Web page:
Xiong'an Tour 雄安游记
Part II. Examining large-scale "supporting" infrastructure and main planned districts of China's ambitious new city
In last week’s post, I explored how the planning and design of Xiong’an New Area reflects the ideological turn towards state control promoted by Xi Jinping. Here, I explore a few more emerging elements of the city in more detail.1
In my previous post I indicated some obvious differences from Shenzhen, the city that symbolized Deng Xiaoping’s Reform and Opening Up. Housing in Xiong’an will apparently be heavily subsidized, unlike in Shenzhen where private developers built much of the city’s housing. However, if this is the case it begs the question of how China Xiong’an Group will recoup its massive debt. There was some indication in a recent Financial Times article that China Xiong’an Group, the specially created conglomerate tasked with developing the city, is massively indebted and may encounter trouble generating cash flow to pay off these debts.2
In this post I will:
Highlight recent construction progress of “supporting facilities”
Describe the overall plan of the city and its main districts
As in any large mega-project, the issue of financing is crucial. As Professor Richard Peiser and I wrote in a book analyzing new towns worldwide , over-investment in infrastructure before achieving significant cash flow is a common reason for financial failure of large projects—although the central government’s unique commitment to Xiong’an probably means that such short-term financial goals are less important.
“Financial success requires careful balancing of investment in infrastructure and amenities with accurate demand forecasts and sales to generate sufficient cash flow to withstand economic downturns and ultimately generate a profit"3
Xi’s apparent desire to fully plan and develop the city in its entirety means that without quick land sales (either to private developers or to corporations) the developer may find itself unable to pay off its debt. Not surprisingly, large engineering works have been highlighted in news posts about the city as evidence of the city’s rapid progress and China’s engineering prowess.
Recent Construction Progress
Recent announcements of construction progress show some of the large water channels that are being constructed as part of an intricate hydrological system that will weave through the entire city. This system will treat water from the North-South Water Diversion project4 as it enters the city.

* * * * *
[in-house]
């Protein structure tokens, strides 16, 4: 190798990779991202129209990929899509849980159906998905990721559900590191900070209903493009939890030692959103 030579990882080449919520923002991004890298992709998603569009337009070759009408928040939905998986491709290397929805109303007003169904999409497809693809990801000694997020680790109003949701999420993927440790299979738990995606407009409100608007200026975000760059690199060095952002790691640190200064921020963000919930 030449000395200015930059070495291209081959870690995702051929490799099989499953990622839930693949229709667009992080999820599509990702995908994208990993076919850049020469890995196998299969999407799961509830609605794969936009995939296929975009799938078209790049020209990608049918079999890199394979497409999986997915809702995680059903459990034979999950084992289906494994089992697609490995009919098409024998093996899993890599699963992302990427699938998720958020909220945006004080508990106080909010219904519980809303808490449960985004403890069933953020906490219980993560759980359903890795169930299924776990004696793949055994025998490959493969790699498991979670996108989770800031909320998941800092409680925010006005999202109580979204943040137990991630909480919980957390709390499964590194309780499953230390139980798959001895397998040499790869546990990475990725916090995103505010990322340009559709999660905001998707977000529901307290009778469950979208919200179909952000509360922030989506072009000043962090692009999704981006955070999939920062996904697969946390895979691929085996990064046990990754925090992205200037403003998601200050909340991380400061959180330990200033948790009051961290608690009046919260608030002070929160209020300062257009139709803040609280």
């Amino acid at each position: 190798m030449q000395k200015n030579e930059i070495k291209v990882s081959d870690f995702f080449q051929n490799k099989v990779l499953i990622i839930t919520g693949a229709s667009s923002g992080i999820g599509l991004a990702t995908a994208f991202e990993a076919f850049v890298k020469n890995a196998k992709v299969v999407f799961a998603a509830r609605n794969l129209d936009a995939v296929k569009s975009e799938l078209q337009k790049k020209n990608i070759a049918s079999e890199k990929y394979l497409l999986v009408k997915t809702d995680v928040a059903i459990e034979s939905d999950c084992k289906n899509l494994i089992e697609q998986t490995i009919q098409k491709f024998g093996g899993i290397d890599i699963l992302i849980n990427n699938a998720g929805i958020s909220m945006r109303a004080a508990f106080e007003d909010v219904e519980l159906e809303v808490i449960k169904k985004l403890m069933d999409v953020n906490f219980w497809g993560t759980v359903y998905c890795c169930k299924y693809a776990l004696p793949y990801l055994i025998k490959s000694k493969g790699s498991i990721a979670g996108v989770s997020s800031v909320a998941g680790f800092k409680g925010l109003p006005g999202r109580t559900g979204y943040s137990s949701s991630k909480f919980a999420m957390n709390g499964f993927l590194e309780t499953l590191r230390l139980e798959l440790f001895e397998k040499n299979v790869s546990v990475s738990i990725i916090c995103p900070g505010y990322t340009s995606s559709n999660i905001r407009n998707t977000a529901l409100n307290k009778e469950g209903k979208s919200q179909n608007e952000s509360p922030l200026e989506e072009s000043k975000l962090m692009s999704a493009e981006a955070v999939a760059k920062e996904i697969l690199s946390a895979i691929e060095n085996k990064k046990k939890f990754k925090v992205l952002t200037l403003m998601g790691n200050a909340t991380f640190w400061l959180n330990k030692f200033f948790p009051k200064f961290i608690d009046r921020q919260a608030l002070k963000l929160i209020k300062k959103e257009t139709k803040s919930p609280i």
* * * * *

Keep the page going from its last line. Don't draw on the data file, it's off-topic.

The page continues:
As part of an effort to integrate all parts of the city’s physical and digital infrastructure, there is extensive tunneling to create underground corridors beneath the city’s roads that will house infrastructure such as cables, sensors, and other equipment. While it is normal for cities to put infrastructure beneath roads, the idea behind Xiong’an is to build all of these “supporting facilities” first. Some of these underground corridors will have several levels, part of which may be dedicated to “logistics” such as deliveries, while others will be for electric, gas, and water lines. They are also being built at a scale that would allow addition or changes to infrastructure as technologies or needs adapt. But of course its hard to predict how future technology will evolve in 10, 20 years so the goal of planning Xiong’an’s infrastructure to be perfect will inevitably fail to fully anticipate future changes.
Construction of Shijia Elementary School
Providing high-quality amenities is crucial to the effort to relocate key state-owned enterprises and attracting highly educated workers to Xiong’an. Education is an important part of that. To that end, one of Beijing’s most “prestigious” elementary schools Shijia Elementary, is constructing a campus in Xiong’an, alongside Beijing Number 4 High School and Beihai Kindergarten. 5
Construction of Xuanwu Hospital
Medical institutions from Beijing are also opening up “branches” in Xiong’an, including Xuanwu Hospital of Capital Medical University. 6
Overall Map of Xiong’an and Districts of the City